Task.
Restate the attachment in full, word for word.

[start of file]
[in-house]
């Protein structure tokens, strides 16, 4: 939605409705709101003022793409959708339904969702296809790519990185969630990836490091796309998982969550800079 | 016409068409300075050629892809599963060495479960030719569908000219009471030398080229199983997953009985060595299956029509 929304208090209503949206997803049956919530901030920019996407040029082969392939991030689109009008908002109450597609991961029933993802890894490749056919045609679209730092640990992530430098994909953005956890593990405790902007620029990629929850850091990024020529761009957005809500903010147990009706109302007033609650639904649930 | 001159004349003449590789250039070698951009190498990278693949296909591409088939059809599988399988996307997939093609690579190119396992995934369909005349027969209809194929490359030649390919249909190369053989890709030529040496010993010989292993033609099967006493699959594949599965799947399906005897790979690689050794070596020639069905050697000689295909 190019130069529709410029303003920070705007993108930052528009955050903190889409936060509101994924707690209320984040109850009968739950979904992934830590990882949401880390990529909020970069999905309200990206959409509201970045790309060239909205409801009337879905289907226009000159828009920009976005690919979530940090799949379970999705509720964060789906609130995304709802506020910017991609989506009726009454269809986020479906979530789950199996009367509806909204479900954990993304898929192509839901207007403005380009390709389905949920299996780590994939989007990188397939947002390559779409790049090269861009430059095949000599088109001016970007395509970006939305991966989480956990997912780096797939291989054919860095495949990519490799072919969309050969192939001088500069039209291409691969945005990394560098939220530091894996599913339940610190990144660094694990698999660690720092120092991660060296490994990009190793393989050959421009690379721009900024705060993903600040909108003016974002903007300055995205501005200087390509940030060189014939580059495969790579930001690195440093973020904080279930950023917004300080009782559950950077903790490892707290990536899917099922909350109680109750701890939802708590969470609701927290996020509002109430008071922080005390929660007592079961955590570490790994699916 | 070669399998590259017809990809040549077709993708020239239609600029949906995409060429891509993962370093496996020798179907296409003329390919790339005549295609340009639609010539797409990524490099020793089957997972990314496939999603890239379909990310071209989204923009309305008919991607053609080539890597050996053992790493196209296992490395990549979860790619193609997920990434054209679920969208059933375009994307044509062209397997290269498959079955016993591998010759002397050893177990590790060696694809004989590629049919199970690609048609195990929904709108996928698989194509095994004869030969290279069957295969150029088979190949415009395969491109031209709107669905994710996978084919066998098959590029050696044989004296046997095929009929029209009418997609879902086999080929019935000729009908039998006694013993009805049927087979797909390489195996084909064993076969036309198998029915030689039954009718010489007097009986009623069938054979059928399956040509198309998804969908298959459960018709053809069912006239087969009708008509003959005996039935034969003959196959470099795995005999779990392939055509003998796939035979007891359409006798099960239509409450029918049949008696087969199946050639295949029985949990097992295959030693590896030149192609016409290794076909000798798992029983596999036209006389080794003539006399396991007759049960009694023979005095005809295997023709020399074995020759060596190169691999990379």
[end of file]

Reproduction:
[in-house]
């Protein structure tokens, strides 16, 4: 939605409705709101003022793409959708339904969702296809790519990185969630990836490091796309998982969550800079 | 016409068409300075050629892809599963060495479960030719569908000219009471030398080229199983997953009985060595299956029509 929304208090209503949206997803049956919530901030920019996407040029082969392939991030689109009008908002109450597609991961029933993802890894490749056919045609679209730092640990992530430098994909953005956890593990405790902007620029990629929850850091990024020529761009957005809500903010147990009706109302007033609650639904649930 | 001159004349003449590789250039070698951009190498990278693949296909591409088939059809599988399988996307997939093609690579190119396992995934369909005349027969209809194929490359030649390919249909190369053989890709030529040496010993010989292993033609099967006493699959594949599965799947399906005897790979690689050794070596020639069905050697000689295909 190019130069529709410029303003920070705007993108930052528009955050903190889409936060509101994924707690209320984040109850009968739950979904992934830590990882949401880390990529909020970069999905309200990206959409509201970045790309060239909205409801009337879905289907226009000159828009920009976005690919979530940090799949379970999705509720964060789906609130995304709802506020910017991609989506009726009454269809986020479906979530789950199996009367509806909204479900954990993304898929192509839901207007403005380009390709389905949920299996780590994939989007990188397939947002390559779409790049090269861009430059095949000599088109001016970007395509970006939305991966989480956990997912780096797939291989054919860095495949990519490799072919969309050969192939001088500069039209291409691969945005990394560098939220530091894996599913339940610190990144660094694990698999660690720092120092991660060296490994990009190793393989050959421009690379721009900024705060993903600040909108003016974002903007300055995205501005200087390509940030060189014939580059495969790579930001690195440093973020904080279930950023917004300080009782559950950077903790490892707290990536899917099922909350109680109750701890939802708590969470609701927290996020509002109430008071922080005390929660007592079961955590570490790994699916 | 070669399998590259017809990809040549077709993708020239239609600029949906995409060429891509993962370093496996020798179907296409003329390919790339005549295609340009639609010539797409990524490099020793089957997972990314496939999603890239379909990310071209989204923009309305008919991607053609080539890597050996053992790493196209296992490395990549979860790619193609997920990434054209679920969208059933375009994307044509062209397997290269498959079955016993591998010759002397050893177990590790060696694809004989590629049919199970690609048609195990929904709108996928698989194509095994004869030969290279069957295969150029088979190949415009395969491109031209709107669905994710996978084919066998098959590029050696044989004296046997095929009929029209009418997609879902086999080929019935000729009908039998006694013993009805049927087979797909390489195996084909064993076969036309198998029915030689039954009718010489007097009986009623069938054979059928399956040509198309998804969908298959459960018709053809069912006239087969009708008509003959005996039935034969003959196959470099795995005999779990392939055509003998796939035979007891359409006798099960239509409450029918049949008696087969199946050639295949029985949990097992295959030693590896030149192609016409290794076909000798798992029983596999036209006389080794003539006399396991007759049960009694023979005095005809295997023709020399074995020759060596190169691999990379």